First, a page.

Long stay: The number of patients staying in hospital longer than seven days has decreased slightly since last week (down by 0.2%), but those staying longer than 14 and 21 days has risen by 0.7% and 1% respectively.

Neonatal intensive care beds:For all trusts, bed occupancy has increased from last week and is at 69.6% this is up from 66.5% last week. The average number of care beds open is at 1,715, the same level as last week (1,709).

Paediatric intensive care beds:For all trusts, bed occupancy has decreased slightly this week to 77.9%, down from 78.7% last week. The average number of care beds open has risen this week by three beds to 373. The average number of care beds available has risen by four beds to 83.

Respiratory syncytial virus (RSV): An average of 18 beds were closed this week due to RSV symptoms, down from 22 last week and down from 23 last year.

Staff absences: There were an average of 48,482 total absences each day this week, of which 3% were Covid-19 related (1,513). The total number of staff absences has decreased from the week before (49,620), and the proportion of Covid-19 related absences has decreased from 4%.

Our view

This week's data demonstrate the system-wide pressures being felt across the NHS as staff work hard throughout the winter period. Patient demand continues to be significantly high and seasonal viruses remain a cause for concern.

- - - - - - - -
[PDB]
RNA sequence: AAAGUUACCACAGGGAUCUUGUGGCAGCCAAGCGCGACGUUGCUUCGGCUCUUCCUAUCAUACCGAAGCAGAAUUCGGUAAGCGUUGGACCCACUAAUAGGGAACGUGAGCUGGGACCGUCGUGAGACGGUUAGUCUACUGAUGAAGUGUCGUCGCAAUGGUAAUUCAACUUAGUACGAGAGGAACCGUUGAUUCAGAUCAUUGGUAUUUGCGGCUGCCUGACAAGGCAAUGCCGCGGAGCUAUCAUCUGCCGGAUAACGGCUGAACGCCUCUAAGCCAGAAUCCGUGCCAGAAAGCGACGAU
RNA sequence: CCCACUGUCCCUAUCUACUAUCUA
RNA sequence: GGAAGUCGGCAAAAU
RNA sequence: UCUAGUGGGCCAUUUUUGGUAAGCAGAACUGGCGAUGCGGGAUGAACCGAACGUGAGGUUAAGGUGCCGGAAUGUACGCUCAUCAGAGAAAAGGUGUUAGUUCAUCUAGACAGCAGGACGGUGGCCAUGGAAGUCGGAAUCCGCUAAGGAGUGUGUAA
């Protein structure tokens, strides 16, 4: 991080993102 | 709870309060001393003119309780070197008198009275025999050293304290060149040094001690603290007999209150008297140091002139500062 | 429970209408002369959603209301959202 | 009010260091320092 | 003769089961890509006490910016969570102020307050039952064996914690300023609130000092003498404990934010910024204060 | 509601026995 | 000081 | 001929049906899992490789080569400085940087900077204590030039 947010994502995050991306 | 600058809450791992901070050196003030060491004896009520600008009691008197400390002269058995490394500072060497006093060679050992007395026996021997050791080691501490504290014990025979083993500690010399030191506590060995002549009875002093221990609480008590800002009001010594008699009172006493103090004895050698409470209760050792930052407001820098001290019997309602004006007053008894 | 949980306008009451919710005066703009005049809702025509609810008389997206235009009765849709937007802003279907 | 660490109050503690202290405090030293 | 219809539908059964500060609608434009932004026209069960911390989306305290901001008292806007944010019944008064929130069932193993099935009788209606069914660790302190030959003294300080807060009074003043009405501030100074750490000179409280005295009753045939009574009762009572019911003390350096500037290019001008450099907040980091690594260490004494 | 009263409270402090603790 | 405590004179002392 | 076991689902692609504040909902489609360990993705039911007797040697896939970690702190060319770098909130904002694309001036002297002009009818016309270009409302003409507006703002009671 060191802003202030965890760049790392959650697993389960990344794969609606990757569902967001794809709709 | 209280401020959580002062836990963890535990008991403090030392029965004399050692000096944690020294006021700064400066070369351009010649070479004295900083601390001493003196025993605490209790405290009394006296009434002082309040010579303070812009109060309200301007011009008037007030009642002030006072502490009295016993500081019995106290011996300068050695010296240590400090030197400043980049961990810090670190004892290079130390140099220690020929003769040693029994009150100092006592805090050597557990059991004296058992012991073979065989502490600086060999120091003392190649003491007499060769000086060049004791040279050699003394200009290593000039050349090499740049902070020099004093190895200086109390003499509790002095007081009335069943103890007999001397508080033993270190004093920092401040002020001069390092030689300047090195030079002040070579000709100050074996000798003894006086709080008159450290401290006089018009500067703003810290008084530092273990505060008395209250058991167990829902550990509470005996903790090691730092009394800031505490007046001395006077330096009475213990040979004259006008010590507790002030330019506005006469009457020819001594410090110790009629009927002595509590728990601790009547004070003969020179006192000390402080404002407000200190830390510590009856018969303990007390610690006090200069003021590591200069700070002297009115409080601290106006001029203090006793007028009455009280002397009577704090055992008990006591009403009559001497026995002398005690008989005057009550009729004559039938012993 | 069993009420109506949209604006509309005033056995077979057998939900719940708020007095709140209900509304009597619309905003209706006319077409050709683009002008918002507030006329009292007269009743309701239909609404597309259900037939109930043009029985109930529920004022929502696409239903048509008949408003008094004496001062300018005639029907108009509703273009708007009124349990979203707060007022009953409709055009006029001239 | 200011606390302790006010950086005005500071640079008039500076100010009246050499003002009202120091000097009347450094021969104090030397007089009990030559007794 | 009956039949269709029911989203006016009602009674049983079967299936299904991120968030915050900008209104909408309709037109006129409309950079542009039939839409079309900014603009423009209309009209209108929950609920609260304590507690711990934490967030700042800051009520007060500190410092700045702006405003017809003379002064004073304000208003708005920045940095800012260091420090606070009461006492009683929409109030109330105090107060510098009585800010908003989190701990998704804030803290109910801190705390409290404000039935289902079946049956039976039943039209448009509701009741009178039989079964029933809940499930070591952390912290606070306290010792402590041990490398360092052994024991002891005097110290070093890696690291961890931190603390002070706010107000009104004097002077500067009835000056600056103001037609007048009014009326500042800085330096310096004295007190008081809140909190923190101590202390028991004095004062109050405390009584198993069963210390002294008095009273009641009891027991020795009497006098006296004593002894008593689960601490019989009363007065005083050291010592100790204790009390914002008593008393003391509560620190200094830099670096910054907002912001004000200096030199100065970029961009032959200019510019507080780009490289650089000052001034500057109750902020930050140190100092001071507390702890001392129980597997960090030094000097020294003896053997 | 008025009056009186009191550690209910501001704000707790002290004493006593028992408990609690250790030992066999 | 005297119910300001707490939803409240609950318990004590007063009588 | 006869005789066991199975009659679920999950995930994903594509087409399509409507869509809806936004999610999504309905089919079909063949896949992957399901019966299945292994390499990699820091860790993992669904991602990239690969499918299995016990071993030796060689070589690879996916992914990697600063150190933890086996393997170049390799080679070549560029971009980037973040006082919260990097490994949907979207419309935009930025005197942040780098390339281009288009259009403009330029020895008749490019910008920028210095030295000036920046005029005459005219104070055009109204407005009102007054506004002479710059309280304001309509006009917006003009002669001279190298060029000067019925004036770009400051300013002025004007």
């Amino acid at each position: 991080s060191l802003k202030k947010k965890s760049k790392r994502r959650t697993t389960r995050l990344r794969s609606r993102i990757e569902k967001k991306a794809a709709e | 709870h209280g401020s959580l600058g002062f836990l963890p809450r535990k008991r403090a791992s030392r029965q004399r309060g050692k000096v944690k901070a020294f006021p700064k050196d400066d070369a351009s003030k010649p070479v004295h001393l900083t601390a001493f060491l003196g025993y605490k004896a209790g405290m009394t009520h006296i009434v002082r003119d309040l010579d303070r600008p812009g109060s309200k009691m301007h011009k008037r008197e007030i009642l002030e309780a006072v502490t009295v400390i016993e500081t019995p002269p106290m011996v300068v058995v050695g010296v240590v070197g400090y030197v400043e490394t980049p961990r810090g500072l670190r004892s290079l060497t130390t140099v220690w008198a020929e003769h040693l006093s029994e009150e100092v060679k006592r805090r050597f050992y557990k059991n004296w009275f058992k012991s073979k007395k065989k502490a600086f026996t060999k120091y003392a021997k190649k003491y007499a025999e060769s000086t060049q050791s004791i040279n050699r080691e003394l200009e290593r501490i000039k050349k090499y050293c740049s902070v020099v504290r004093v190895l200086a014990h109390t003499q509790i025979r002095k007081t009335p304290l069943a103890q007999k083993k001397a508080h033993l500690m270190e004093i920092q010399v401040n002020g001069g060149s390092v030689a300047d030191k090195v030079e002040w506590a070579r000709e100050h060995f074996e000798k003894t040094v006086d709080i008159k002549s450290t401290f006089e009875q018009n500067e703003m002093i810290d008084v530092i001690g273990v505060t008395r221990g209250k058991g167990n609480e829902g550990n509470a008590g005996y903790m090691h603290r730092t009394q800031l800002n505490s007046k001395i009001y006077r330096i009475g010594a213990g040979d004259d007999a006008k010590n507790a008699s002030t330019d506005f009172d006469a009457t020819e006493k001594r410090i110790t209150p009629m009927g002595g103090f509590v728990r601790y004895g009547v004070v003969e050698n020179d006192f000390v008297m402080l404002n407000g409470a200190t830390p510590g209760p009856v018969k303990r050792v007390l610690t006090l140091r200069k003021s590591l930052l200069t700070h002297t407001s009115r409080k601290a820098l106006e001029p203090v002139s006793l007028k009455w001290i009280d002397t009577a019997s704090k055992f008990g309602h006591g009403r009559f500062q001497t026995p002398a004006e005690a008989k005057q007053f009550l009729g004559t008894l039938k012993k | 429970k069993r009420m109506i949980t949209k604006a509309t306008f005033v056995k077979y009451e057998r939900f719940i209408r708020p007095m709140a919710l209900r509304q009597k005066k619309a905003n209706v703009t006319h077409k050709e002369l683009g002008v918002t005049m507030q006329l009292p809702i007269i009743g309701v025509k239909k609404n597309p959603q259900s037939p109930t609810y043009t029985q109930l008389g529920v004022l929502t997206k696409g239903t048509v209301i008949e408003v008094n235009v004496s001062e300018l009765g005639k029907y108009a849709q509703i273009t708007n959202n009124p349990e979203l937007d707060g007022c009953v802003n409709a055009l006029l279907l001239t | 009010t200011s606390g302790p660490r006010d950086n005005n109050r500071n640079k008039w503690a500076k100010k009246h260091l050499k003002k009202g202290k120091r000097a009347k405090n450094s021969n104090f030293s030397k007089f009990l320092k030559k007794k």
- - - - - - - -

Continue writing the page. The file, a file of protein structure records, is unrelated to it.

The number of patients arriving by ambulance this week was a sixth higher than this time last year and among the highest level this winter. This increased demand has contributed to an increase in handover delays where there has been a considerable rise in total hours lost to ambulance handover delays – almost three times greater than the same week last year. Despite dipping last week, the proportion of delays by over 30- and 60-minutes have increased again and are higher than they were this time last year. However, the current levels of handover delays, albeit high, are still lower than the peak observed in December 2022.

Patient flow issues persist in and outside hospitals, as we still see extremely high levels of delayed discharges. This week almost 14,000 patients remained in hospital each day despite no longer meeting the criteria to reside – the second highest number so far this winter – exacerbating capacity in hospitals. G&A, adult critical care, and neonatal critical care occupancy have exceeded last year's levels and remain concerningly high. However, more positively, there has been a slight reduction in paediatric intensive care unit bed occupancy compared to last week, and this is lower than one year ago.

These challenges exist alongside ongoing workforce pressures. This week saw fewer staff absences compared to most weeks this winter, but trust leaders must now prepare for further strike action by junior doctors later this month.

Overall, while the sector is doing everything it can to treat patients as quickly and safely as possible, the data demonstrates the intense pressure staff are working under.


Read our press statement in response to the latest data from NHS England.